Conservatives authorized Chinese police-owned company to run visa centre: Blair
Public safety minister says he assumes security authorities signed off on the arrangement
Public Safety Minister Bill Blair says he assumes security authorities signed off on an arrangement to allow a company owned by a Chinese police force to run Canada's visa application centre in Beijing.
Blair says he can only make assumptions because the arrangement was put in place in 2008, under the previous Conservative government.
Still, he says he's been assured by Immigration, Refugees and Citizenship Canada (IRCC) that the personal information provided by visa applicants is secure.
He says the information is handled according to Canada's privacy laws, that no application or biometrically collected data is stored at the centre and that all databases containing personal information are located in Canada.
Questions have been raised about the centre since The Globe and Mail reported earlier this month that its operation has been subcontracted to Beijing Shuangxiong Foreign Service Company, which is owned by the Beijing Municipal Public Security Bureau.
Opposition MPs questioned Blair about the possibility that visa applicants' personal information could be relayed to the Chinese government and cause negative repercussions, particularly for dissidents trying to flee the country's repressive Communist regime.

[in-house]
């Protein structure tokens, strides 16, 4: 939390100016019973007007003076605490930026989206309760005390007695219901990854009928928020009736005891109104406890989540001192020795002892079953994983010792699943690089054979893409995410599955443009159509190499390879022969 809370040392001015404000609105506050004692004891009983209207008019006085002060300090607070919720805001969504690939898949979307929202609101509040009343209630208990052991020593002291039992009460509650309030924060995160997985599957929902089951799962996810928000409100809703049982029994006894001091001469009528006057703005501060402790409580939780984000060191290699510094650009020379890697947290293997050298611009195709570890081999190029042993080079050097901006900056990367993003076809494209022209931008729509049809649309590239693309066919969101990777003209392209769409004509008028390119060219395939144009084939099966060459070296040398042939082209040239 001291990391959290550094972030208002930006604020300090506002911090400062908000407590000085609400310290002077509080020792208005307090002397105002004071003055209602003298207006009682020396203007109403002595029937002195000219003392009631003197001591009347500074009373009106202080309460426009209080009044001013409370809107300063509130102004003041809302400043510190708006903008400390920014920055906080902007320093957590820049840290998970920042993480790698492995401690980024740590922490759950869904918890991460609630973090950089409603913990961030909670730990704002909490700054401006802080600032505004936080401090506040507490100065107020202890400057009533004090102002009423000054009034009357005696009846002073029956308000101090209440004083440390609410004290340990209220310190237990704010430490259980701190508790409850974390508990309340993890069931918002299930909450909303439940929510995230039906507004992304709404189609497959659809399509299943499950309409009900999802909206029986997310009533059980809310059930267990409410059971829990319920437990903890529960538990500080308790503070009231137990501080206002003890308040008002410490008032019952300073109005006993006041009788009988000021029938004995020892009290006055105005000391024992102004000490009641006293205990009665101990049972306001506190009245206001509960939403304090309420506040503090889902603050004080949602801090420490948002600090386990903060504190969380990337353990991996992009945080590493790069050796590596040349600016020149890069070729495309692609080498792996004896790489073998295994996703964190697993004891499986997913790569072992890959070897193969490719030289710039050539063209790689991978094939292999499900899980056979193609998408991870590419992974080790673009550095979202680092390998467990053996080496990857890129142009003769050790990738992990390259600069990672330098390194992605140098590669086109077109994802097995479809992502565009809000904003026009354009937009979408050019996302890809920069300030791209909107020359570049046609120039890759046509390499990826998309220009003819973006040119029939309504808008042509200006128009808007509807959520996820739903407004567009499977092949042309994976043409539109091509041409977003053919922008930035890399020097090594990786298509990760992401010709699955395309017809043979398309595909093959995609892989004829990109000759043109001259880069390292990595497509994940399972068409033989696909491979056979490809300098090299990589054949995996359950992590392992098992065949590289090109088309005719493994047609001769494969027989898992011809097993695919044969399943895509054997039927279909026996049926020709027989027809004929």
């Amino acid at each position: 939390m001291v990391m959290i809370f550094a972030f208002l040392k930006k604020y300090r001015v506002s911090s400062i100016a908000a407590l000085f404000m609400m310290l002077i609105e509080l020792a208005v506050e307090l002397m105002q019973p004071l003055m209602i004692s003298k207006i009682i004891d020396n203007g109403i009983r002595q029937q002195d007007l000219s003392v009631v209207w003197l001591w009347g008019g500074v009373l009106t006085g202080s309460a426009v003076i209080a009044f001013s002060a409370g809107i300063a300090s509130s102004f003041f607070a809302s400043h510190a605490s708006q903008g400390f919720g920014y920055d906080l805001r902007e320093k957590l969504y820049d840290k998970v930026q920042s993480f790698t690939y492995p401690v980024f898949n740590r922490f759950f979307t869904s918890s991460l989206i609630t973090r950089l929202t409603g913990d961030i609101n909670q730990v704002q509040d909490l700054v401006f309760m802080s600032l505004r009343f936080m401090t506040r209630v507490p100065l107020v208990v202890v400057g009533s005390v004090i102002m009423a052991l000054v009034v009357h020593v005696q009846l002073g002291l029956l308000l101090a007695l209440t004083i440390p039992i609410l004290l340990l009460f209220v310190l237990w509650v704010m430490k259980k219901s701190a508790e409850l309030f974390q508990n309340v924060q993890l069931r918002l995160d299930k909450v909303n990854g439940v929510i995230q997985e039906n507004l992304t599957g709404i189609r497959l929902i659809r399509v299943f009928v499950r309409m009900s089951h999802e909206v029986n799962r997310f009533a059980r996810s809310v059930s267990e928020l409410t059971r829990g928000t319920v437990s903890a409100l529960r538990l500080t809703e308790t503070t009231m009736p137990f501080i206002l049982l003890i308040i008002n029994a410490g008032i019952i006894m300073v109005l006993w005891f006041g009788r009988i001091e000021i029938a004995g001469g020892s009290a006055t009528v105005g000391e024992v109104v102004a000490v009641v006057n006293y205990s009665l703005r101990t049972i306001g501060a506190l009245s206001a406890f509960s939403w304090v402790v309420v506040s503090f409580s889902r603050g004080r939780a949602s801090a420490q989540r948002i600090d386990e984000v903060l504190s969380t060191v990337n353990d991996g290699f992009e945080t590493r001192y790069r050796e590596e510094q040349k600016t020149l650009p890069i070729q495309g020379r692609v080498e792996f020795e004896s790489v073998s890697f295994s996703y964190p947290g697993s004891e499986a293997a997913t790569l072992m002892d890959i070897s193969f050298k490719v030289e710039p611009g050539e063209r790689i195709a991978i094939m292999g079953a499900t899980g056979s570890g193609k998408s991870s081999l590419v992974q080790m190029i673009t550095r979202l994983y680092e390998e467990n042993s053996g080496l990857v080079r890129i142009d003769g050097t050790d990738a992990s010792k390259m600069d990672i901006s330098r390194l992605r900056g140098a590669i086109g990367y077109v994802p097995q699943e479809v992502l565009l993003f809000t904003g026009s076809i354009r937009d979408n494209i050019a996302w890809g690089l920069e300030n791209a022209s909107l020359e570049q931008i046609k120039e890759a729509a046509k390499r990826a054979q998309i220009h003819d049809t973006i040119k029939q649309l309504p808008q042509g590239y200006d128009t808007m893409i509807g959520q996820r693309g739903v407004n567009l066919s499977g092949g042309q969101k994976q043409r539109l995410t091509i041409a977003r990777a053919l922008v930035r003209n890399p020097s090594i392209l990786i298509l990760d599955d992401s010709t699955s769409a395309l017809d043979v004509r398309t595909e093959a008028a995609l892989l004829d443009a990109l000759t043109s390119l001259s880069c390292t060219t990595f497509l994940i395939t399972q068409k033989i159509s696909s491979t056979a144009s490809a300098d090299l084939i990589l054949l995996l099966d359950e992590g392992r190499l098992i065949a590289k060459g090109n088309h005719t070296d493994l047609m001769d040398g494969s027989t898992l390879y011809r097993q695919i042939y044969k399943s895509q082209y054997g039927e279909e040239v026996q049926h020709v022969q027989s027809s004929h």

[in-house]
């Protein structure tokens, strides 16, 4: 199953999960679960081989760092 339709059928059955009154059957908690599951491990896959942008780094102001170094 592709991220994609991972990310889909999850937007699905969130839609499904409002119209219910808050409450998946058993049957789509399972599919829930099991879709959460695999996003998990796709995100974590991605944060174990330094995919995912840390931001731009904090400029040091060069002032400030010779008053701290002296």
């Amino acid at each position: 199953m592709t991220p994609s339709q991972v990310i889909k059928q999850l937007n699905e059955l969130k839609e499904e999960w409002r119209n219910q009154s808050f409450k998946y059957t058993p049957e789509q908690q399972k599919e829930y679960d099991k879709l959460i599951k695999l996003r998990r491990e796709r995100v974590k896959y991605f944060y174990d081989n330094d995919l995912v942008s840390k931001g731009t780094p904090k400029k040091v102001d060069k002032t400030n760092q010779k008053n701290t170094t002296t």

Bloc Quebecois MP Stephane Bergeron and New Democrat MP Jack Harris pressed Blair to explain which of Canada's national security agencies signed off on the subcontract to the Chinese police.
"I have some difficulty frankly answering your question Mr. Harris about the origins of this contract," Blair told the special committee on Canada-China relations Thursday.
"It was signed in 2008. So it's been in place for 12 years now and so its origin and who actually authorized this contract predates me or my government and frankly my knowledge."
'That's not much comfort:' NDP
Blair said there are "normal procurement processes" in place for contracting out services and he assumes they were followed in this case.
"I want to make sure that it's clear. I'm only able to make an assumption that those processes were in fact followed because it did take place 12 years ago."
"That's not much comfort, I have to say," Harris responded.
Blair acknowledged that IRCC is not a security agency but he said it does have an information technology specialist department that has provided assurances that the visa information is secure.
He said inspections and audits are regularly conducted to ensure there is no privacy breach of sensitive information and there has been no evidence of a problem.